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Flight kying? It's a tip of the slongue

I accepted their invitation to "loo dunch," and now I'm sitting with Hamer and Betty Jo Reiser at the "Led Robster," debating between the "crimp" or the "shrab" and wondering when the "bot and huttered" rolls are going to show up.

Not that we're in any hurry. It will take at least two hours to go through the list that Hamer has compiled of his wife's spoonerisms.

If you don't know what a spoonerism is, then you obviously haven't met Betty Jo. She's famous for saying things like "orchicot apards" instead of apricot orchards, and "man bruffins" instead of bran muffins. She once noted that a woman was standing there "bare stake narked," and she occasionally invites her grandchildren to join her for "homely fam evening."

"There's never a dull gathering when Betty Jo is around," says Hamer, 77, a retired doctor who has been amused by his wife's "tip of the slongue" remarks since their "dedding way" 54 years ago.

It was Hamer who suggested we get together for a Free Lunch to share the story of Betty Jo's unique speech patterns, which are named after the late English Rev. William Archibald Spooner. He was well known for unintentionally interchanging sounds back in the late 1800s.

Betty Jo, 75, was good-natured enough to tag along with her husband for lunch but warned me not to expect to hear a string of funny spoonerisms.

"They've always happened spontaneously," she says. "If I try to give one, it just won't happen. I can go weeks without a spoonerism, then, bam! They'll suddenly start slipping out. And I have no idea why."

Hamer thinks he knows why "tree-lined streets" suddenly become "stree-lined treats" and everyone on the freeway is "expeeding the seed limit."

"Betty Jo is very bright and alert," he says. "She thinks faster than she speaks and usually isn't even aware that she's delivered a spoonerism. While lots of people will occasionally let one out, nobody does it with the numerical superiority of Betty Jo. She's amazing."

Indeed, Betty Jo has delighted her husband with her mixed-up expressions since they met while working at LDS Hospital in 1945. Hamer, an intern at the time, requested a nurse's help to hook a patient to an IV. When Betty Jo showed up, he was smitten, especially when she mentioned that one of her classmates was a "surping nooservisor" (a nursing supervisor).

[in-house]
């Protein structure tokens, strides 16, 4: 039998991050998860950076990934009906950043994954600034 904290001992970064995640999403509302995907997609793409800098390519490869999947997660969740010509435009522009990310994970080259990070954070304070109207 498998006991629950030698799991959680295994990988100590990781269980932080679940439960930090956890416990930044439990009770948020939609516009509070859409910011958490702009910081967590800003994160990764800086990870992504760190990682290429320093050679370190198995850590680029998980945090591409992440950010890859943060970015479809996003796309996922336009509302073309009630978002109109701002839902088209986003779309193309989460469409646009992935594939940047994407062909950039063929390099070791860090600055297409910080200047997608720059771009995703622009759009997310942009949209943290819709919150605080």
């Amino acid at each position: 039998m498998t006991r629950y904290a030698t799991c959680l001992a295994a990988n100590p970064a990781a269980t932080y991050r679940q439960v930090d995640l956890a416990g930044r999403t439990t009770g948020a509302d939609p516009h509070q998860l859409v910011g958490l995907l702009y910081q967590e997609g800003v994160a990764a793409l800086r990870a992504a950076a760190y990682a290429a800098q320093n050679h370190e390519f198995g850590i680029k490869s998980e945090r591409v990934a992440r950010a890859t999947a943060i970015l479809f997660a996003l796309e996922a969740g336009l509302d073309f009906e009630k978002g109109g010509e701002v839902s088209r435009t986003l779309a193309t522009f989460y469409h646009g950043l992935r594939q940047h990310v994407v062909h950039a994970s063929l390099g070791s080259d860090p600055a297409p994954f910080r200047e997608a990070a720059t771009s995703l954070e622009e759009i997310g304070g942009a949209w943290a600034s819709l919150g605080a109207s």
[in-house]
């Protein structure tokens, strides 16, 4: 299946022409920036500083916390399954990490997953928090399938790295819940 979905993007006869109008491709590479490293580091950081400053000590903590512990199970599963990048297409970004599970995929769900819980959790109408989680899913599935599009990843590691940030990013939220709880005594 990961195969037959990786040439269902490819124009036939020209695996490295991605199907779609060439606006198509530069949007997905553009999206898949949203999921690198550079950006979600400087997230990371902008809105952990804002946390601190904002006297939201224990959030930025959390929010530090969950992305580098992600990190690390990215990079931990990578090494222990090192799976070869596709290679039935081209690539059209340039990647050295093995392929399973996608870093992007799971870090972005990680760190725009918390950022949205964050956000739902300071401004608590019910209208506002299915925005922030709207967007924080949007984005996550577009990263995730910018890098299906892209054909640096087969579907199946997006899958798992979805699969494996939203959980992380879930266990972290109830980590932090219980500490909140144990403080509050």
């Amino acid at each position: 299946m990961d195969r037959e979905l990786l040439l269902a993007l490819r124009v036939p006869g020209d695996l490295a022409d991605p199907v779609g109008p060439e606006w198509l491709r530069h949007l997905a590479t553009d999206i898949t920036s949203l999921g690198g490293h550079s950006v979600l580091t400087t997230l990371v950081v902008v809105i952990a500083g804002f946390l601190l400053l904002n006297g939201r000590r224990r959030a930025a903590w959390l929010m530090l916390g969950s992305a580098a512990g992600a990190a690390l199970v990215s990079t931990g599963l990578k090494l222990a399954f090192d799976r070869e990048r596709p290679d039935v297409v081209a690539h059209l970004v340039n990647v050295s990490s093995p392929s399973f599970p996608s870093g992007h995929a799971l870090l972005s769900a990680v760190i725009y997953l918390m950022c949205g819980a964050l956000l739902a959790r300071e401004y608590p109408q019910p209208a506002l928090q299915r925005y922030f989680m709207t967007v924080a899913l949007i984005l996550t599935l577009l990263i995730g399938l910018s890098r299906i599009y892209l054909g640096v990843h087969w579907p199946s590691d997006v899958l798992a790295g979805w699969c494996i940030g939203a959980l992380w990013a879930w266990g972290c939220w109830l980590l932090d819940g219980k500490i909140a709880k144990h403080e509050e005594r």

While growing up, Betty Jo's three sons were regularly entertained by their mother's offers of "aiken and beggs" for breakfast, "keys churd" (cheese curd) for snacks and "solish possage" (Polish sausage) or "jender and toosy" steaks for dinner.

Betty Jo fetched the boys "wottles of botter" when they were thirsty, took them to the park on good "flight kying" days, and urged them to complete their daily Bible "ripture screeding" and find jobs that provided "omple apportunity."

Today, when family and friends show up for gatherings such as "Danksgiving Thinner," everyone is on alert for Betty Jo to start dishing out spoonerisms.

"When one slips out, everyone applauds," says Hamer. "I remember the day she announced it was time to have the 'rain painters gutted.' What she really meant was that it was time to have the rain gutters painted."

Recently, Hamer put together a lexicon of his wife's best spoonerisms on his computer. When he ran the list through the spell checker, "the computer

whirred and whirred and about had a stroke," he says. "I finally put it out of its misery and shut it off."

Betty Jo looks up from her "crimp shombo" plate and laughs. "Hamer likes to say that I'm the only person who can spoonerism a spoonerism," she says.

"I remember once I said the bread was 'breshly faked.'" She pauses and smiles. "Of course, what I really meant was, it was 'brakely feshed.'"

Sounds good to us, Jetty Bo.

Have a story? Let's do lunch. E-mail your name, phone number and what's on your mind to or send a fax to 466-2851. You can also write me at the Deseret News, P.O. Box 1257, Salt Lake City, UT 84110.